The Binghamton University Art Museum debuted its most extensive display of African American artwork to date in early September with “not but nothing other: African-American Portrayals, 1930s to Today,” a gallery titled after a Fred Monten poem. The gallery, which aims to “evidence the ongoing struggle to affirm Black identity within an America marked since its founding by the legacy of slavery, segregation and racial discrimination,” contains art presented in many different mediums from key eras of creative production in African American history, from the Harlem Renaissance and the civil rights and Black Power eras to modern times.
The pieces of art featured in the exhibition were all created by African American artists and show how the wide range of styles and techniques used over the course of decades correspond to ideas of African American selfhood.
Paintings like “Lost Boys: AKA BB” (1993) by Kerry James Marshall show an African American take on the lost boy companions from Peter Pan. In the painting, Marshall alludes to a trend of many African American youth being denied the opportunity to grow up and reach adulthood in the societal climate of the United States. There are dark tones of acrylic and collage styles used in the painting, which depicts “BB,” a lost boy, looking out solemnly.
There are also several lithographs, titled “Runaways” (1993), by Glenn Ligon. The 10 images provide a dispersed portrait of a fugitive slave, which Ligon created by asking friends to provide descriptions of him as if they were reporting him missing to the police. In a 1997 interview, Ligon said the piece aims to show “how an individual’s identity is inextricable from the way one is positioned in culture, from the ways people see you [and] from historical and political contexts.”
While these works of art are more somber, there are other paintings that are lighter, such as the oil and acrylic on canvas painting “North Philly N****h (William Corbett),” created by Barkley L. Hendricks in 1975. The painting depicts a black man — sharp as ever in a long peach trench coat with fur lapels and a collared magenta shirt underneath. Hendricks was drawn to the style and aura of individuals, like this man, which became his muse. He, along with several other painters featured in the exhibition, aims to show black people as we see ourselves, and not just depict our brokenness and pain.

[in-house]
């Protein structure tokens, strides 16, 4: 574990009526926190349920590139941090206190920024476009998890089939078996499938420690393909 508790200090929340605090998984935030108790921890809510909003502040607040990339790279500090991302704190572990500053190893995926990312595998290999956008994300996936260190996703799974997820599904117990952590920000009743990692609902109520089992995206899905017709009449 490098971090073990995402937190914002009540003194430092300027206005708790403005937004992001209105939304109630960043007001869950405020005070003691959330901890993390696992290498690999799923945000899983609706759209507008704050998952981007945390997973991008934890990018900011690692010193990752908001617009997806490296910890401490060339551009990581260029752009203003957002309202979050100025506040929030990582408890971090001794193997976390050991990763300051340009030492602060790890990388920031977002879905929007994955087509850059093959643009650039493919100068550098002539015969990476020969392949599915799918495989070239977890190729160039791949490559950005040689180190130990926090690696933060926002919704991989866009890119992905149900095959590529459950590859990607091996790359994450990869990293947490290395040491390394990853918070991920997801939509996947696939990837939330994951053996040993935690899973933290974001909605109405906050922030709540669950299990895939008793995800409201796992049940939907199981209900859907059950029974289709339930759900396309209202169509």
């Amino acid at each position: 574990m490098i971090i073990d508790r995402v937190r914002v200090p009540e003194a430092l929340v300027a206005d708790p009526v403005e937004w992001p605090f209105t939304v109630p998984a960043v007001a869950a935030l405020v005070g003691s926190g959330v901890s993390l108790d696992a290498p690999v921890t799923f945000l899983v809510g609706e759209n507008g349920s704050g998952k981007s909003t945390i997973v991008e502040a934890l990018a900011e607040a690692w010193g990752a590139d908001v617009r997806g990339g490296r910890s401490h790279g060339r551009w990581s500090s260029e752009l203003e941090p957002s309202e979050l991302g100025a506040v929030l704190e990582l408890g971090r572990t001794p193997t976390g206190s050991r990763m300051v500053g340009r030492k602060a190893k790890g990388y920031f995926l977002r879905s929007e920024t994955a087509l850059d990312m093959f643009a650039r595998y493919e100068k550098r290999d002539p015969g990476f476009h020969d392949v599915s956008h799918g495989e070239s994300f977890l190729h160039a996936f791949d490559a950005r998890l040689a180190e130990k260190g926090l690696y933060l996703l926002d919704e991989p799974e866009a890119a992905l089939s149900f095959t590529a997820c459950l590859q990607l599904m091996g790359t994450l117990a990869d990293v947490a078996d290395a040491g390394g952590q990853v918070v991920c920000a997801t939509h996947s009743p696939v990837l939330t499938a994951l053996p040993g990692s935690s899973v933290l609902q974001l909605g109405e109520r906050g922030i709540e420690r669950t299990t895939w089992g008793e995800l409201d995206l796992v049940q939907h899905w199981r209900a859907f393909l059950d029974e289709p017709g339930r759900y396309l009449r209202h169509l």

In addition to displaying the gallery in the museum while the exhibition is open, the BU Art Museum will also host interactive events throughout the fall semester. The events will end with the closing of the exhibition on Dec. 7. The events, most of which are free for the public to attend, include:
“A Reading and Talk by Fred Moten” — Thursday, Oct. 10 at 12 p.m. in the BU Art Museum
“Dance Day at the Museum” with the Binghamton Boys and Girls Club Dance Team — Thursday, Oct. 10 at 4:30 p.m. in the BU Art Museum
“University Family Weekend” with the BU Gospel Choir — Saturday, Oct. 12 at 2:30 p.m. in the BU Art Museum
Film screening of “To Sleep with Anger” (Charles Burnett, 1990) — Friday, Nov. 1 and Sunday, Nov. 3 at 7:30 p.m. in the BU Art Museum
“Artist talk with Willie Cole” — Thursday, Nov. 7 at 5 p.m. in the BU Art Museum
“Simone, Ellington and Parks” with the Binghamton Philharmonic Orchestra — Saturday, Nov. 9 at 7:30 p.m. at Forum Theater in Downtown Binghamton
“Exhibition closing” — Saturday, Dec. 7 at 2 p.m. in the BU Art Museum